There has been discontent among the present permanent members regarding the inclusion of controversial nations or countries not supported by them.
For instance, Japan’s bid is heavily opposed by China, Russia and South Korea who think that Japan still needs to make additional atonement for war crimes committed during World War II.
Under the leadership of Italy, countries that strongly oppose the G4 countries’ bids have formed the Uniting for Consensus movement, or the Coffee Club, composed mainly of regional powers that oppose the rise of some nearby country to permanent member status.
They expressed their concern over lack of any “meaningful” forward movement on long-pending reform of Council and demanded “urgency” on the issue.
What are their demands?
Permanent seats should be given in the council for these countries.
There is a clear need for an enhanced role of developing countries and of major contributors to the United Nations to make the Council more legitimate, effective and representative.
Africa needs to be represented in both the permanent and non-permanent categories to correct the historical injustice against this continent with regard to its under-representation.
Need for text-based negotiations within a fixed time frame for the UNSC reform.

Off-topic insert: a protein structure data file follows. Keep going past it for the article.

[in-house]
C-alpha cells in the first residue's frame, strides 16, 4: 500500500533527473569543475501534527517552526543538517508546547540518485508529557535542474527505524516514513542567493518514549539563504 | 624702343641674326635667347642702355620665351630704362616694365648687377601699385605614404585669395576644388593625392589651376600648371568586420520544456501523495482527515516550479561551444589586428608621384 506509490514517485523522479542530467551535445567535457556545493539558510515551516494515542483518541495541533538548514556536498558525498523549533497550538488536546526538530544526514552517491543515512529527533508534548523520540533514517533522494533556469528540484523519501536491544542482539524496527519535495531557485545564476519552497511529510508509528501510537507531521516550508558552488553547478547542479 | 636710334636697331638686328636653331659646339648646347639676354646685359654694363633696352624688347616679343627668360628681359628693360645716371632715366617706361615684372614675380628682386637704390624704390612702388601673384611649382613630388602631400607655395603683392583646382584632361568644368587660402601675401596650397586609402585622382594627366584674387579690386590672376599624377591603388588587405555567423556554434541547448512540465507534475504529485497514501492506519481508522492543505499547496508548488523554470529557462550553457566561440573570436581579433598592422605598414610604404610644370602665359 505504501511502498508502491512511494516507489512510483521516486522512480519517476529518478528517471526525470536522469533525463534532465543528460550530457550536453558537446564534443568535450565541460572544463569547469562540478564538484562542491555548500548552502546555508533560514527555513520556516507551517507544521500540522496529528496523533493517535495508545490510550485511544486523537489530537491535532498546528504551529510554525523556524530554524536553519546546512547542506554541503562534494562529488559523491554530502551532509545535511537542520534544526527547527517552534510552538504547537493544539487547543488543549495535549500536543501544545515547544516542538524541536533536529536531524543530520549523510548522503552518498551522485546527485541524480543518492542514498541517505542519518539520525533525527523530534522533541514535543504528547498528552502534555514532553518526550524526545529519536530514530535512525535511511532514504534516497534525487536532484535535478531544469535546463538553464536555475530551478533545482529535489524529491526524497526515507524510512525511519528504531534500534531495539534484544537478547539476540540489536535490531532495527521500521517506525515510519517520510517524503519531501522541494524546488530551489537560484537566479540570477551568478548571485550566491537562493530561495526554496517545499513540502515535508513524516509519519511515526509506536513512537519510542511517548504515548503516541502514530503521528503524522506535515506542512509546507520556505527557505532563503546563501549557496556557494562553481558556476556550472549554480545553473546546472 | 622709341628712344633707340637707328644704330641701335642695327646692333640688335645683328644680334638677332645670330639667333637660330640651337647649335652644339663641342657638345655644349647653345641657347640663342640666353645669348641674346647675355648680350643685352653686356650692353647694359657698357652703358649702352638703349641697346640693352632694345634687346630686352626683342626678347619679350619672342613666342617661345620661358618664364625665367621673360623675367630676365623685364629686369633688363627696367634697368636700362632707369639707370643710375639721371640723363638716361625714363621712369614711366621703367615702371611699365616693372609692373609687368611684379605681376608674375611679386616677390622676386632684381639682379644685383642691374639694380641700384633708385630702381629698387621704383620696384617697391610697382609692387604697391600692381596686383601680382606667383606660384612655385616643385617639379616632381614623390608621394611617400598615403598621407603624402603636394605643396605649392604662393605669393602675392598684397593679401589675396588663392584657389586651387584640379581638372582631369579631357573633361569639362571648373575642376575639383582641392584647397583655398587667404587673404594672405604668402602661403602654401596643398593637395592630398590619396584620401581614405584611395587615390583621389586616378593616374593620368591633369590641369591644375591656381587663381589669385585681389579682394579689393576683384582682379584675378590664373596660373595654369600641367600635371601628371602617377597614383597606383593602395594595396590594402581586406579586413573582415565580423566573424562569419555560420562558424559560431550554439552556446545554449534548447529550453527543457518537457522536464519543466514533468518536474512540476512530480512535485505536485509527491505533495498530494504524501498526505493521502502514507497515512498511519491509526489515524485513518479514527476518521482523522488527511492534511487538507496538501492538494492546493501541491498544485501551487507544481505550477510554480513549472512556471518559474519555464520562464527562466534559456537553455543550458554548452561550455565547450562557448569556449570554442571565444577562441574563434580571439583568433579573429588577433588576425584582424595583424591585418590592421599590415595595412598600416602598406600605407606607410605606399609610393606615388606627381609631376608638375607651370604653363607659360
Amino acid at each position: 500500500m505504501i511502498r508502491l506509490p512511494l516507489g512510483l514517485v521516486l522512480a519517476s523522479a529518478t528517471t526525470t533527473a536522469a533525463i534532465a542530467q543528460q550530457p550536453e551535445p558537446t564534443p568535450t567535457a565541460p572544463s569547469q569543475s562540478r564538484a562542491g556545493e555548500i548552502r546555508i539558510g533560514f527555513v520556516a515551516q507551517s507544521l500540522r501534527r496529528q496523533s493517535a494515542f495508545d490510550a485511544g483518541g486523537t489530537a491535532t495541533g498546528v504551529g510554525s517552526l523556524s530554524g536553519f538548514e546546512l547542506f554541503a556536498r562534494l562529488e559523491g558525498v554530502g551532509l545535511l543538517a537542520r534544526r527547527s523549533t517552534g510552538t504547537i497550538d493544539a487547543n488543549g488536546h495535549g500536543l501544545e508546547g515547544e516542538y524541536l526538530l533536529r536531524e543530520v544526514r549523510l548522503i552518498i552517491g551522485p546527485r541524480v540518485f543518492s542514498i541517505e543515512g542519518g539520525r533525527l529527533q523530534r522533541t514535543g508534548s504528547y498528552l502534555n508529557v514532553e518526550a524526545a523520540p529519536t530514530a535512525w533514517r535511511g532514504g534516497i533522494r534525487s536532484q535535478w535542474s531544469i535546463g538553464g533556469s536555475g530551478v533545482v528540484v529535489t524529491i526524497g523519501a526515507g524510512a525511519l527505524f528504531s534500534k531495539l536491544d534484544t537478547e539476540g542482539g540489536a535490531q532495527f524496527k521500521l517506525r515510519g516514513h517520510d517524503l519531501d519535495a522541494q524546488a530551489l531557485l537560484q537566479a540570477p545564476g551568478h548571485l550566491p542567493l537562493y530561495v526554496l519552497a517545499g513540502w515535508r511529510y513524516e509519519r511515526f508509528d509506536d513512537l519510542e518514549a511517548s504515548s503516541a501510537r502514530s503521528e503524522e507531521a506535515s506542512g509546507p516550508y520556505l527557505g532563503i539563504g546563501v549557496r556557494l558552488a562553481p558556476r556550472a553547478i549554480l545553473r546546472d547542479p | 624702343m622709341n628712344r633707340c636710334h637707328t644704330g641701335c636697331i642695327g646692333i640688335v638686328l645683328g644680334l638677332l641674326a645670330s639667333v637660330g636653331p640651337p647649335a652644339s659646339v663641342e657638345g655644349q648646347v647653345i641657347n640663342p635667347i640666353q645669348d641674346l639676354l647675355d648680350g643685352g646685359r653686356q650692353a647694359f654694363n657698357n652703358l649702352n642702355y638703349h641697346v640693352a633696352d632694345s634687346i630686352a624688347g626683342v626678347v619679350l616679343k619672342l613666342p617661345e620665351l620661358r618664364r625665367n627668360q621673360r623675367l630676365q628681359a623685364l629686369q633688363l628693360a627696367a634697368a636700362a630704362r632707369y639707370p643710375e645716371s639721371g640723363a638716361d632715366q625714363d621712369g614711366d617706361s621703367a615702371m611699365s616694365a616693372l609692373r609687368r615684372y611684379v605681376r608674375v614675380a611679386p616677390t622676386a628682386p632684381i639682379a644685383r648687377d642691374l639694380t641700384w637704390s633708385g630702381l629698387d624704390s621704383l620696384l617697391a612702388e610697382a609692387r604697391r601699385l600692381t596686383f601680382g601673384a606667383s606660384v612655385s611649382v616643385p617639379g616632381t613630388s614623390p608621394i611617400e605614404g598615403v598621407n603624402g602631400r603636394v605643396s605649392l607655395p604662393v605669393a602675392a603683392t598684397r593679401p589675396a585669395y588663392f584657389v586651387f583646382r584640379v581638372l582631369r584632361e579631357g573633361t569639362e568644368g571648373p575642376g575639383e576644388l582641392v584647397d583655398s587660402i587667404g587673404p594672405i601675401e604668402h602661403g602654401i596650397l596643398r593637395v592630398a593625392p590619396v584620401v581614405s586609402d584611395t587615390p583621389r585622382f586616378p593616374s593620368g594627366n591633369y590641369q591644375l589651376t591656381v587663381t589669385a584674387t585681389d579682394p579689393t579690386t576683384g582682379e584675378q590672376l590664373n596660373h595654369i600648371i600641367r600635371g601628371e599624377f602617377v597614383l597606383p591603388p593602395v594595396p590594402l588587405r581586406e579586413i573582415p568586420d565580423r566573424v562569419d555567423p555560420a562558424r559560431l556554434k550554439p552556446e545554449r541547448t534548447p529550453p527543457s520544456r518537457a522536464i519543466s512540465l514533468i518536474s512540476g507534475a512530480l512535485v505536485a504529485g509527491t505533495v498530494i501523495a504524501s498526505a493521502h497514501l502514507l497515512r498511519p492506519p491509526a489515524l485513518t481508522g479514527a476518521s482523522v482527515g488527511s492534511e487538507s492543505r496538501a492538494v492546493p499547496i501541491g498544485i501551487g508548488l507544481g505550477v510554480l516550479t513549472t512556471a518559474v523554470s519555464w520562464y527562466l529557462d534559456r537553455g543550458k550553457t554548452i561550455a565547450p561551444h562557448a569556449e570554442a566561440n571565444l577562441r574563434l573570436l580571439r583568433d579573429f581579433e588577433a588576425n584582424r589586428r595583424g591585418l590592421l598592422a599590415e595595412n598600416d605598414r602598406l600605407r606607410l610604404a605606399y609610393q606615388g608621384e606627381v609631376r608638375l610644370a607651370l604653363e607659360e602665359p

Present structure of the UNSC:
At present, the UNSC comprises five permanent members and 10 non-permanent member countries which are elected for a two-year term by the General Assembly of the UN.
The five permanent members are Russia, the UK, China, France and the United States.
These countries can veto any substantive resolution.
What is a cess?
Why in News?
The Centre retained in the Consolidated Fund of India (CFI) more than ₹1.1 lakh crore out of the almost ₹2.75 lakh crore collected in 2018-19 through various cesses, instead of transferring the receipts to the specified Reserve Funds that Parliament had approved for such levies, the Comptroller and Auditor General (CAG) of India observed in a report.
It is a form of tax levied or collected by the government for the development or welfare of a particular service or sector.
It is charged over and above direct and indirect taxes.
Cess collected for a particular purpose cannot be used for or diverted to other purposes.
It is not a permanent source of revenue for the government, and it is discontinued when the purpose levying it is fulfilled.
Education Cess, Swachh Bharat Cess, Krishi Kalyan Cess etc.
What is the difference between tax and cess? What is cess tax?
Cess is different from taxes such as income tax, GST, and excise duty etc as it is charged over and above the existing taxes.
While all taxes go to the Consolidated Fund of India (CFI), cess may initially go to the CFI but has to be used for the purpose for which it was collected.
If the cess collected in a particular year goes unspent, it cannot be allocated for other purposes. The amount gets carried over to the next year and can only be used for the cause it was meant for.
₹1,24,399 crore collected as cess on crude oil over the last decade had not been transferred to the designated Reserve Fund — the Oil Industry Development Board.
The Goods and Services Tax (GST) Compensation Cess, which has become a bone of contention between the States and the Centre, was also ‘short-credited’ to the relevant reserve fund to the extent of ₹40,806 crore in 2018-19.